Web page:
Wednesday 20th October, 2020
Here at Location Collective we often talk about how proud we are to represent some of the most impressive buildings in London for filming.
They don’t get more iconic than the Grade I listed 55 Broadway, which we are very excited to say is joining our exclusive collection this week as London’s new go-to production hub. Constructed at incredible speed between 1927 and 1929, 55 Broadway was London’s first skyscraper. It sits at the heart of our capital’s world-renowned transport network and has been the headquarters of Transport for London for the last 90 years.
The building was designed by architect Charles Holden and briefed by Frank Pick who steered the development of London Underground’s distinctive corporate identity. Holden was asked to give London Underground employees a beautiful place to work, and the resulting building fits that brief perfectly; it’s a stunning modernist office block which effectively helped set the revolutionary image of the London Underground.
One of the most unique aspects of the building is that it is part station and part office block. In approaching 55 Broadway, Holden needed to design a building which would seamlessly incorporate St James’s Park tube station, which still forms part of 55 Broadway’s ground floor today, along with a shopping arcade packed with original, art deco details.
The building itself is striking; 14 stories and 53 metres tall, it is constructed in an unusual cruciform plan with the upper offices tapering to the central clock tower, a technique used to ensure the most possible natural light reached the offices. Stepped rooftops allow for completely different views of the London skyline from all sides.
The exterior is Portland stone clad and features a series of commissioned artworks including ‘The Four Winds’, created by an avant-garde artist of the day. The pair of sculptures ‘Day’ and ‘Night’ by Jacob Epstein caused public outrage upon their unveiling due to their modernism and graphic nakedness. Newspapers began a campaign to have the statues removed and Frank Pick offered his resignation over the scandal. Ultimately, Epstein agreed to remove 1.5 inches from the penis of the smaller figure to calm the storm.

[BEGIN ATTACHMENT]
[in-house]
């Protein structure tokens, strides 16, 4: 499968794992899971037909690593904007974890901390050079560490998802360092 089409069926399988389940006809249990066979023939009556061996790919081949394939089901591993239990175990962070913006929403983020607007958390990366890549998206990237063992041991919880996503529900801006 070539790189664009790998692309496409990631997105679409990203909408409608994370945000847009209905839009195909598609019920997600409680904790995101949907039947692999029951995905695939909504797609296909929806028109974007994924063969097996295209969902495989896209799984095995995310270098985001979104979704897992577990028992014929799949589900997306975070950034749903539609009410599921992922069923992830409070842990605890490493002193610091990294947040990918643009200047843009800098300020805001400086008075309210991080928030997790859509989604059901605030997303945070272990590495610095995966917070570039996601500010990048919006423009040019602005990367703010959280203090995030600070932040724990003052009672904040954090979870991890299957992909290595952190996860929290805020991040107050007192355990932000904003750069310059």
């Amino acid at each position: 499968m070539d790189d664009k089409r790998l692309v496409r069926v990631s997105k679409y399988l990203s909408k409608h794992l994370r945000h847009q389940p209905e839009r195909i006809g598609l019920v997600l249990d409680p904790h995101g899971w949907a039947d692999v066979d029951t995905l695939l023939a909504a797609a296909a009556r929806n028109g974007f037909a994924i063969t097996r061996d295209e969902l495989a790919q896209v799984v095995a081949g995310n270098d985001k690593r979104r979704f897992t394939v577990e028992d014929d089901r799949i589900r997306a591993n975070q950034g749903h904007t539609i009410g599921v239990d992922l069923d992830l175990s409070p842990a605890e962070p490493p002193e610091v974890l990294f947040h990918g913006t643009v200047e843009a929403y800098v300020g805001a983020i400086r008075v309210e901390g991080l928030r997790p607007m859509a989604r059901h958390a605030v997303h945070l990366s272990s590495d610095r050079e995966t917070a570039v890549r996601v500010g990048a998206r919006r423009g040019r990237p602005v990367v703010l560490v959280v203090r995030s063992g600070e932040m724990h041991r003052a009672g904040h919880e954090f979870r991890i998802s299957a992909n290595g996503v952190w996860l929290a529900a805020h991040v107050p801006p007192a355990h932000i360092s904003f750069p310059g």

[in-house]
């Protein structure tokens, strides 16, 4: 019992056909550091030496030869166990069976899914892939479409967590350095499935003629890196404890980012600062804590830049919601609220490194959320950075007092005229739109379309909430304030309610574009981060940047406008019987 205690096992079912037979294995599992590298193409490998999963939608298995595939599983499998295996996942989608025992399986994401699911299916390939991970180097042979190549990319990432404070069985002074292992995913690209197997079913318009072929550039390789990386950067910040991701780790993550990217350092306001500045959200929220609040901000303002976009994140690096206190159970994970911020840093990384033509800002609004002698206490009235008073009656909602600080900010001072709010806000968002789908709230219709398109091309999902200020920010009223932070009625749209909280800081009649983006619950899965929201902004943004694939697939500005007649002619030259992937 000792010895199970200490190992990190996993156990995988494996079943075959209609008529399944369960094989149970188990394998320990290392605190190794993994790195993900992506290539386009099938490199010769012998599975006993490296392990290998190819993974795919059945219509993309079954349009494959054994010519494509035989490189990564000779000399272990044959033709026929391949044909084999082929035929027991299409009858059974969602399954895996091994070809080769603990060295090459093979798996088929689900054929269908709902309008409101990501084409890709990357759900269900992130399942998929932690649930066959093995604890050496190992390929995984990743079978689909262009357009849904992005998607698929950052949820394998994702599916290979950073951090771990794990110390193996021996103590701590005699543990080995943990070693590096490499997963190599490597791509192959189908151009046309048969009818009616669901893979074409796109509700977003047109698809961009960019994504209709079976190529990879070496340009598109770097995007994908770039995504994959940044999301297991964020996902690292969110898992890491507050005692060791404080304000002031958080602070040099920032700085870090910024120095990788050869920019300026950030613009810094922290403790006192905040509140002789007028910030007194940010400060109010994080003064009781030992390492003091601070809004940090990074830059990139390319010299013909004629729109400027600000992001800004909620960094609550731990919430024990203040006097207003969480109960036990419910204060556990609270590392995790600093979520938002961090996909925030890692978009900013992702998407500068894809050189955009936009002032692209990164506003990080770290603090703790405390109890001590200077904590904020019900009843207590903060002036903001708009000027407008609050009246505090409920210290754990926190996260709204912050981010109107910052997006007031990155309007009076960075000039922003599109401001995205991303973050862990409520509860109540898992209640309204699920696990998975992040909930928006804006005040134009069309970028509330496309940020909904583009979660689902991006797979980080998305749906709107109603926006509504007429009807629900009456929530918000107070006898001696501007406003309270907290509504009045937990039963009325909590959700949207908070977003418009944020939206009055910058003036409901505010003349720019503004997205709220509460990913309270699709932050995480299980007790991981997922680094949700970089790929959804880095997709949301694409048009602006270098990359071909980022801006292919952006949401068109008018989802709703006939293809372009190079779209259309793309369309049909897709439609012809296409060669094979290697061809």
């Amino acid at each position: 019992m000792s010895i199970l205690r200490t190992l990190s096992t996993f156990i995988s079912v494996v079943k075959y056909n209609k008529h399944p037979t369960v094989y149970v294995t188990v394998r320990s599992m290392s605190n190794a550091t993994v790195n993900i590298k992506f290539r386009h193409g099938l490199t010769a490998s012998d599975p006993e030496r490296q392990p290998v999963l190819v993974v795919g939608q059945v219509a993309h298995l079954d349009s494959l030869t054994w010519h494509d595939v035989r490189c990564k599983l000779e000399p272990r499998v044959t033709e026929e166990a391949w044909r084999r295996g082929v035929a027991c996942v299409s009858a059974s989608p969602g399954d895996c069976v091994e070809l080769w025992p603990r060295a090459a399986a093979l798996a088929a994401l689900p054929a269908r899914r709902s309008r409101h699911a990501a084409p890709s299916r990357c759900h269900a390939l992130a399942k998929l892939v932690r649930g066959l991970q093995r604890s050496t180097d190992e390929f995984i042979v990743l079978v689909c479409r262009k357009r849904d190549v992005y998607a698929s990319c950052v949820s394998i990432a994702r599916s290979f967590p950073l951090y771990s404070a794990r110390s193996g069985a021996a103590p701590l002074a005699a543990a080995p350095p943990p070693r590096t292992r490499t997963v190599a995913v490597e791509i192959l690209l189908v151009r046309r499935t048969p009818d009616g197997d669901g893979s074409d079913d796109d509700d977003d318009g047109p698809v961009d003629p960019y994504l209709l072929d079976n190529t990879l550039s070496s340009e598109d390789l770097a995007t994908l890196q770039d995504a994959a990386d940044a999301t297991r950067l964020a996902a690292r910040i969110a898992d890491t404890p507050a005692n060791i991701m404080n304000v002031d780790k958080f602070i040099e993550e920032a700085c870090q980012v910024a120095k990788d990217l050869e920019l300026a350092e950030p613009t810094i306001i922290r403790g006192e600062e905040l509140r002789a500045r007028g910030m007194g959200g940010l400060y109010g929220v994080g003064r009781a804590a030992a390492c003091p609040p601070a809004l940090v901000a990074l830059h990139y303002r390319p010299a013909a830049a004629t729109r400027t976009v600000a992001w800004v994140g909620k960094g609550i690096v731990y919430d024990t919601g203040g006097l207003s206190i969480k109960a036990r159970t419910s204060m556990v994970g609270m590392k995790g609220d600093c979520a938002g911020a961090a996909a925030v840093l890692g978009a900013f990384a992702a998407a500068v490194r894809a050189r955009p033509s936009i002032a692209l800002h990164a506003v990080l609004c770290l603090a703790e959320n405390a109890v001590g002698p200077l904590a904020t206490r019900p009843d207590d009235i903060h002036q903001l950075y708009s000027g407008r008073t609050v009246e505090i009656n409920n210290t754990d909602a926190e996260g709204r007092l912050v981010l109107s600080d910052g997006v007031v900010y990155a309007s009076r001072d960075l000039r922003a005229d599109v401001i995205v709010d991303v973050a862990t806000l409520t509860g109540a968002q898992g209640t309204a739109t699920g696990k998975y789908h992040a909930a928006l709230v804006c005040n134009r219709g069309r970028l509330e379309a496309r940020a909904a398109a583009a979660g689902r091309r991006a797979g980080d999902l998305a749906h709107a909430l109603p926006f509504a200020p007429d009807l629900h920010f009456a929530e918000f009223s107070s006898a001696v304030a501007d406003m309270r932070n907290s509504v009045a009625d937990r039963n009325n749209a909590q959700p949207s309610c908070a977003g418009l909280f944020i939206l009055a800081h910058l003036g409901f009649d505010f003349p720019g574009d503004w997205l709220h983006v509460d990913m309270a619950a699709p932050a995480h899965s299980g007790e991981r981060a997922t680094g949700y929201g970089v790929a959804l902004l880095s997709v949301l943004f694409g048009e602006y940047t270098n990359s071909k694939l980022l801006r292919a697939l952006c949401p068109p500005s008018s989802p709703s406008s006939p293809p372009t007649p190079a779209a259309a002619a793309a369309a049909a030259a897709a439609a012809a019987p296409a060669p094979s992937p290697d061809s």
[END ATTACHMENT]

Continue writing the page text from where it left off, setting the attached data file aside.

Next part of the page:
Inside the building, it’s clear that no expense was spared in its construction, which has stood the test of time and still looks stunning today. The design team clearly went to town with materials including dark, heavy woods and bronze. The interior retains many original features, including a lovely Train Interval Clock System on the ground floor, featuring six clocks which were used to record the frequency of trains running underneath for the six main London Underground lines in operation when the building was opened.
One particular highlight of the building’s interiors is the 7th floor, the Executive Floor, which retains all of its original, imposing wood panelling. This awesome corridor of power leads to a grand chairman’s office with many of its original features.
We are hugely excited to be transforming the site into a hive of production activity, and welcome enquiries for production space and filming location use.